East Physics Building
- Built between 1922 and 1924
- Architect: Albert Kahn
- Cost: $450,000
When President Burton inaugurated a building program in 1921, a new physics facility was given top priority by the Committee of Five. In line with the decision of the regents and the committee that science buildings should occupy the north and east sides of campus, the University erected the new structure on East University Avenue. The old Medical Building, once situated between the West Engineering and West Medical Buildings, had been razed in 1914. The planners of the new building decided on this location for the new physics building.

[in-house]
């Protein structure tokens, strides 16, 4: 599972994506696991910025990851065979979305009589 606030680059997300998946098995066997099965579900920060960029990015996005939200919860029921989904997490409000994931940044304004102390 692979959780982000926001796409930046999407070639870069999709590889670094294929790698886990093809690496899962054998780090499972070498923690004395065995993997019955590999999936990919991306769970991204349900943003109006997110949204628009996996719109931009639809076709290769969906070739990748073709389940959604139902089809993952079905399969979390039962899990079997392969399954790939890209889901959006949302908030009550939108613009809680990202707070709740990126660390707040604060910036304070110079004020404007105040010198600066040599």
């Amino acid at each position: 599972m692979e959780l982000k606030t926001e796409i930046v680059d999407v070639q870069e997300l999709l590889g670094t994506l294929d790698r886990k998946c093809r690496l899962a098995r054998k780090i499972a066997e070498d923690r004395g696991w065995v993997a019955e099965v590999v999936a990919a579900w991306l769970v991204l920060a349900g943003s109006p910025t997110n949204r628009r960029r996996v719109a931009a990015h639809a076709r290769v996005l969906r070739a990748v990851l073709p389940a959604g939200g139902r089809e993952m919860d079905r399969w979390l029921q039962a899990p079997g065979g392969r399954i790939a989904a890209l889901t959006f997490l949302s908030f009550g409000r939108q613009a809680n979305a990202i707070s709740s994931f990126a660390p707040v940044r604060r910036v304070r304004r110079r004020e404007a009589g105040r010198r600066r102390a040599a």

In 1922, plans were accepted from Albert Kahn, and construction begun. Completed in 1924, a significant portion of the $450,000 appropriation paid for new equipment. The four-story building was constructed of reinforced concrete faced with brick. Campus planners limited the height of the building to conform with the height of surrounding structures. This restriction necessitated the construction of three basements, an unusual plan at that time. The building originally had 121 rooms, some of which were designed for special purposes, such as noise research.
Source: The University of Michigan: An Encyclopedic Survey; Walter A. Donnelly, Wilfred B. Shaw, and Ruth W. Gjelsness, editors; Ann Arbor : University of Michigan Press, 1958.